Some examples of two dimensional ows in the neighborhood of a generic xed point are shown in Figure 1. Note that none of these describe the xed point of the undamped harmonic oscillator of Figure 1. We have discussed generic situations as if the velocity eld were chosen arbitrarily from the set of all smooth vector functions, but in fact Newtonian mechanics imposes constraints on the velocity elds in many situations, in particular if there are conserved quantities.

Eect of conserved quantities on the ow If the system has a conserved quantity Q q, p which is a function on phase space only, and not of time, the ow in phase space is considerably changed. Strongly stable Strongly stable Unstable xed spiral point. Figure 1. Four generic xed points for a second order dynamical system. Unless this conserved quantity is a trivial function, i. In the terms of our generic discussion, the gradient of Q gives a direction orthogonal to the image of M, so there is a zero eigenvalue and we are not in the generic situation we discussed.

If this point is a maximum or a saddle of U, the motion along a descending path will be unstable. Such a xed point is called stable15 , but it is not strongly stable, as the ow does not settle down to 0. This is the situation we saw for the undamped harmonic oscillator. The curves 2 of constant E in phase space are ellipses, and each motion orbits the appropriate ellipse, as shown in Fig. This contrasts to the case of the damped oscillator, for which there is no conserved energy, and for which the origin is a strongly stable xed point.

A xed point is stable if it is in arbitrarity small neighborhoods, each with the property that if the system is in that neighborhood at one time, it remains in it at all later times. As an example of a conservative system with both sta0. There is a stable equix Each The velocity eld in phase space and several possible orbits are shown. Near the stax ble equilibrium, the trajectories are approximately ellipses, as they were for the harmonic os-1 cillator, but for larger energies they begin to feel the asymmetry of the potential, and Figure 1.

Motion in a cubic potenthe orbits become egg-shaped. If the system has total energy precisely U xu , the contour line crosses itself. This contour actually consists of three separate orbits. An orbit with this critical value of the energy is called a seperatrix, as it seperates regions in phase space where the orbits have dierent qualitative characteristics.

Quite generally hyperbolic xed points are at the ends of seperatrices. Exercises 1. The Earth has a mass of 6. Newtons gravitational constant is 6.

There are some situations in which we wish to focus our attention on a set of particles which changes with time, such as a rocket ship which is emitting gas continuously. Let M t be the mass of the rocket and remaining fuel at time t, assume that the fuel is emitted with velocity u with respect to the rocket, and call the velocity of the rocket v t in an inertial coordinate system.

If the external force on the rocket is F t and the external force on the innitesimal amount of exhaust is innitesimal, the fact that F t is the rate of change of the total momentum gives the equation of motion for the rocket.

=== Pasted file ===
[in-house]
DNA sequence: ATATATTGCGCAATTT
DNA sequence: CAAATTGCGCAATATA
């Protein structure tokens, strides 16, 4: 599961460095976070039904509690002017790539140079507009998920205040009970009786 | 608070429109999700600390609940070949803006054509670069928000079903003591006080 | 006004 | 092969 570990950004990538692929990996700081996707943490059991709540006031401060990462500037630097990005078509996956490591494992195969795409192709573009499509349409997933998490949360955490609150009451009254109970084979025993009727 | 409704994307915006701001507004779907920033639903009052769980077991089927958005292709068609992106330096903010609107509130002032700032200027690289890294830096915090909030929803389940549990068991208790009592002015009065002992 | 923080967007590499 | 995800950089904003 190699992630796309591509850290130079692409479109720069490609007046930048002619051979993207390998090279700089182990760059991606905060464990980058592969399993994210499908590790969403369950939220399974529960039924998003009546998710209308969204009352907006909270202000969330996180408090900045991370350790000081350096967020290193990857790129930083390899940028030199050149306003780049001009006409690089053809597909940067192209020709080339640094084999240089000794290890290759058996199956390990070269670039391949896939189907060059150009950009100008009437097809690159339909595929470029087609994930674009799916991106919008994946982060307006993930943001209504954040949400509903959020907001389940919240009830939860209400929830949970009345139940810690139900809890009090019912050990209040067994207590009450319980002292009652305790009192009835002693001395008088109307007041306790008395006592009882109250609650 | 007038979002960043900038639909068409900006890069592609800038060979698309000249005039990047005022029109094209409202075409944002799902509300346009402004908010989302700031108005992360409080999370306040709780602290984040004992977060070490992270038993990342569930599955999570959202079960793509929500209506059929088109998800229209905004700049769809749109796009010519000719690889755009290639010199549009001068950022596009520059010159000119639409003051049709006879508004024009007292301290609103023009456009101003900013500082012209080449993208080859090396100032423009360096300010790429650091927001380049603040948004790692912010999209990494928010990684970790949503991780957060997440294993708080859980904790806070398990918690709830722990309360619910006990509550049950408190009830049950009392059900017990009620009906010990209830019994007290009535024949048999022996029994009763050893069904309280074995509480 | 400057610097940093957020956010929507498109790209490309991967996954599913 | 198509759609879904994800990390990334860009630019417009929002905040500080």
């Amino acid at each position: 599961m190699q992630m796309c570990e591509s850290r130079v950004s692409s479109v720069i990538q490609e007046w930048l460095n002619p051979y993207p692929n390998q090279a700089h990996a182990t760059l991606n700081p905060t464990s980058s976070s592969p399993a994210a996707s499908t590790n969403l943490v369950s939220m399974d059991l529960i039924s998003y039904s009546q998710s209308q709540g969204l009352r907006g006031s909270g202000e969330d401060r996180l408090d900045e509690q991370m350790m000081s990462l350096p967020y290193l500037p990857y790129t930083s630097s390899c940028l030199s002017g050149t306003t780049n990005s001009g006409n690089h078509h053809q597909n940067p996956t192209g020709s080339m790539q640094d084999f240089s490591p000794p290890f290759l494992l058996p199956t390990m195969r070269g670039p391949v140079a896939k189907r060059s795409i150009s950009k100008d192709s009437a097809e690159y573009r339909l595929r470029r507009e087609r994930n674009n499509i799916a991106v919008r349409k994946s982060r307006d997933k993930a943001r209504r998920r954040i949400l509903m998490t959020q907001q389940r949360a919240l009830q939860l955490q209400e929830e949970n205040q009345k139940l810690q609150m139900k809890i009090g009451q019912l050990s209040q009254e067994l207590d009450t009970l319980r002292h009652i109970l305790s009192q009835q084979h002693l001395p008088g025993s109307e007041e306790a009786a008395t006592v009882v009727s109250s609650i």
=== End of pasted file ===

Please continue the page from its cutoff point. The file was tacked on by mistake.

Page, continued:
Because this pair of unit vectors dier from point to point, the er and e along the trajectory of a moving particle are themselves changing with time. Assuming F to be dierentiable, show that the error which accumulates in a nite time interval T is of order t 1. Do this for several t, and see whether the error accumulated in one period meets the expectations of problem 1.

Give the xed points, the invariant sets of states, and describe the ow on each of the invariant sets. Ignore one of the horizontal directions, and describe the dynamics in terms of the angle.

Show all xed points, seperatrices, and describe all the invariant sets of states. This can be plotted on a strip, with the understanding that the left and right edges are identied. Chapter 2 Lagranges and Hamiltons Equations In this chapter, we consider two reformulations of Newtonian mechanics, the Lagrangian and the Hamiltonian formalism.

The rst is naturally associated with conguration space, extended by time, while the latter is the natural description for working in phase space. Lagrange developed his approach in in a study of the libration of the moon, but it is best thought of as a general method of treating dynamics in terms of generalized coordinates for conguration space. It so transcends its origin that the Lagrangian is considered the fundamental object which describes a quantum eld theory.

Hamiltons approach arose in in his unication of the language of optics and mechanics. It too had a usefulness far beyond its origin, and the Hamiltonian is now most familiar as the operator in quantum mechanics which determines the evolution in time of the wave function. We begin by deriving Lagranges equation as a simple change of coordinates in an unconstrained system, one which is evolving according to Newtons laws with force laws given by some potential.

Lagrangian mechanics is also and especially useful in the presence of constraints, so we will then extend the formalism to this more general situation. This particular combination of T r with U r to get the more complicated L r, r seems an articial construction for the inertial cartesian coordinates, but it has the advantage of preserving the form of Lagranges equations for any set of generalized coordinates.